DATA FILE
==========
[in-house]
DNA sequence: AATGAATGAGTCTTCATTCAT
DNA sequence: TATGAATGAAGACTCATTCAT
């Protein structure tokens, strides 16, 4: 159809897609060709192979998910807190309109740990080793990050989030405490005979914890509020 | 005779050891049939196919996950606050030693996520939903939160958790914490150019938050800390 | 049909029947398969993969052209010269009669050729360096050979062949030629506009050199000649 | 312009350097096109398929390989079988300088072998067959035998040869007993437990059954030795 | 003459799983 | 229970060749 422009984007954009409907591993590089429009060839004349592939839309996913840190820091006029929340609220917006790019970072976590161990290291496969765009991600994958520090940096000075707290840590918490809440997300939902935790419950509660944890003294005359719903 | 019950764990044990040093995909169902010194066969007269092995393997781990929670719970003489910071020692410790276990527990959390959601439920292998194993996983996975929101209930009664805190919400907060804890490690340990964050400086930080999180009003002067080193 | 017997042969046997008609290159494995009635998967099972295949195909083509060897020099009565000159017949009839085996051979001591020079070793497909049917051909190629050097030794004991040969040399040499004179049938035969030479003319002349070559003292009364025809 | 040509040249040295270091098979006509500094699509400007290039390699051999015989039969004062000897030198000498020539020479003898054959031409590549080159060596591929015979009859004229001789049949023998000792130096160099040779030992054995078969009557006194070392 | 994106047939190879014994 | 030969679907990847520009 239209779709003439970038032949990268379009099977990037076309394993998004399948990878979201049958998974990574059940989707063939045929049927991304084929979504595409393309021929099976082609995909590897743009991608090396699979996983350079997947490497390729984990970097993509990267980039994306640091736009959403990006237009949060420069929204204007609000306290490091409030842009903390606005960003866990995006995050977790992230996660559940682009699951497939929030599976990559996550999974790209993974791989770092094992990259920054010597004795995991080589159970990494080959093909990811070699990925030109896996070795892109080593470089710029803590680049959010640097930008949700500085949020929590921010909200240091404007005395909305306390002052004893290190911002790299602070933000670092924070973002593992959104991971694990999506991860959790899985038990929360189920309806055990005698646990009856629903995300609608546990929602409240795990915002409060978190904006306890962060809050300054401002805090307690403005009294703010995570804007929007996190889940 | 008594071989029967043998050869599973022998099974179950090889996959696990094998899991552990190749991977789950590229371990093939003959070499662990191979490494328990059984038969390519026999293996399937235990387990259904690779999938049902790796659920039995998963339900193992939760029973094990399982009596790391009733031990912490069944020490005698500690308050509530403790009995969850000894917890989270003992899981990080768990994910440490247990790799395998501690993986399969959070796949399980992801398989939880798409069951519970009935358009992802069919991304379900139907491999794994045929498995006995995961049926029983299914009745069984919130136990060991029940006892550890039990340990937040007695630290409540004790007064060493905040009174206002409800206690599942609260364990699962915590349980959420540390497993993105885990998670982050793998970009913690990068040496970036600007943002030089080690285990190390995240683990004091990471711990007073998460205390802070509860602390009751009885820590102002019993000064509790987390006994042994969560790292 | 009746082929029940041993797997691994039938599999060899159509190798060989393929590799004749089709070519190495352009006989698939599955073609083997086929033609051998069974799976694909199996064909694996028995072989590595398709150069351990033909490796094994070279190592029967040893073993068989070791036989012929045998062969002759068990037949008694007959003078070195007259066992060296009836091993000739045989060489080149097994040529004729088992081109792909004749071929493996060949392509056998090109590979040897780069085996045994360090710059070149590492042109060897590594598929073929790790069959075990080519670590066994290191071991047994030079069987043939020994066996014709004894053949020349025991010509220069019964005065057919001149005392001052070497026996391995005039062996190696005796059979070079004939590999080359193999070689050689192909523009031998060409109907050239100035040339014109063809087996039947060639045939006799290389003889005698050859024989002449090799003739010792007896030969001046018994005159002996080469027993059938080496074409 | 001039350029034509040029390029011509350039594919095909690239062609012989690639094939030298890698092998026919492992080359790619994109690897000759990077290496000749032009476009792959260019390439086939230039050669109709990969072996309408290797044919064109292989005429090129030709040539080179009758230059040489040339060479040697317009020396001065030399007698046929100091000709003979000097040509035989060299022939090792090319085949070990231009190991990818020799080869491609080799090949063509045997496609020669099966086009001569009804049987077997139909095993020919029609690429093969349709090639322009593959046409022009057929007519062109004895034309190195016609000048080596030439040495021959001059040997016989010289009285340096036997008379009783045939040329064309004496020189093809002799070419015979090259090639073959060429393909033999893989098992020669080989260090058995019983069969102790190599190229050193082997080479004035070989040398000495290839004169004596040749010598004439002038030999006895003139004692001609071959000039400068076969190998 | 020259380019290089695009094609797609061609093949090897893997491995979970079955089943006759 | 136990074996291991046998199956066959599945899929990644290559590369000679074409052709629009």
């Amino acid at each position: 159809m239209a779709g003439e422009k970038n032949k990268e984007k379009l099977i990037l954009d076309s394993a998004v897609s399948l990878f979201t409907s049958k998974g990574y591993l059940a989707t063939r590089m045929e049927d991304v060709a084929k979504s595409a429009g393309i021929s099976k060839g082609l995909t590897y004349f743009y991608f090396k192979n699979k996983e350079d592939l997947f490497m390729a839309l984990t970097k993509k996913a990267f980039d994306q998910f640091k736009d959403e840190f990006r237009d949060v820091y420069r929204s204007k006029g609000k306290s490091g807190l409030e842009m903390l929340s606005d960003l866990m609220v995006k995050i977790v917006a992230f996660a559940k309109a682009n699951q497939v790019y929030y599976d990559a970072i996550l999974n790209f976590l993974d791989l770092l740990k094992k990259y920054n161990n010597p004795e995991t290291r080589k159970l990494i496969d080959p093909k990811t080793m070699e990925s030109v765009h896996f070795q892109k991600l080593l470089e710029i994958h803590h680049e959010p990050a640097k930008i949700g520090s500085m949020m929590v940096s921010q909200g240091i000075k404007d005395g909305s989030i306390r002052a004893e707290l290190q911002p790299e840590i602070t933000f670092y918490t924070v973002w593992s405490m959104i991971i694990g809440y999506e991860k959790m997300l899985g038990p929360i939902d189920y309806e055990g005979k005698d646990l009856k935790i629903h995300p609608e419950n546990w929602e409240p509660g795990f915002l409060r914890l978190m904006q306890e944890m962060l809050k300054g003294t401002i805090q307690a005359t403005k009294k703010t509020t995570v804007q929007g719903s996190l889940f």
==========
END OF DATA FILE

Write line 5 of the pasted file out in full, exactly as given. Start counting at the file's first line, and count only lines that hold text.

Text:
């Amino acid at each position: 159809m239209a779709g003439e422009k970038n032949k990268e984007k379009l099977i990037l954009d076309s394993a998004v897609s399948l990878f979201t409907s049958k998974g990574y591993l059940a989707t063939r590089m045929e049927d991304v060709a084929k979504s595409a429009g393309i021929s099976k060839g082609l995909t590897y004349f743009y991608f090396k192979n699979k996983e350079d592939l997947f490497m390729a839309l984990t970097k993509k996913a990267f980039d994306q998910f640091k736009d959403e840190f990006r237009d949060v820091y420069r929204s204007k006029g609000k306290s490091g807190l409030e842009m903390l929340s606005d960003l866990m609220v995006k995050i977790v917006a992230f996660a559940k309109a682009n699951q497939v790019y929030y599976d990559a970072i996550l999974n790209f976590l993974d791989l770092l740990k094992k990259y920054n161990n010597p004795e995991t290291r080589k159970l990494i496969d080959p093909k990811t080793m070699e990925s030109v765009h896996f070795q892109k991600l080593l470089e710029i994958h803590h680049e959010p990050a640097k930008i949700g520090s500085m949020m929590v940096s921010q909200g240091i000075k404007d005395g909305s989030i306390r002052a004893e707290l290190q911002p790299e840590i602070t933000f670092y918490t924070v973002w593992s405490m959104i991971i694990g809440y999506e991860k959790m997300l899985g038990p929360i939902d189920y309806e055990g005979k005698d646990l009856k935790i629903h995300p609608e419950n546990w929602e409240p509660g795990f915002l409060r914890l978190m904006q306890e944890m962060l809050k300054g003294t401002i805090q307690a005359t403005k009294k703010t509020t995570v804007q929007g719903s996190l889940f």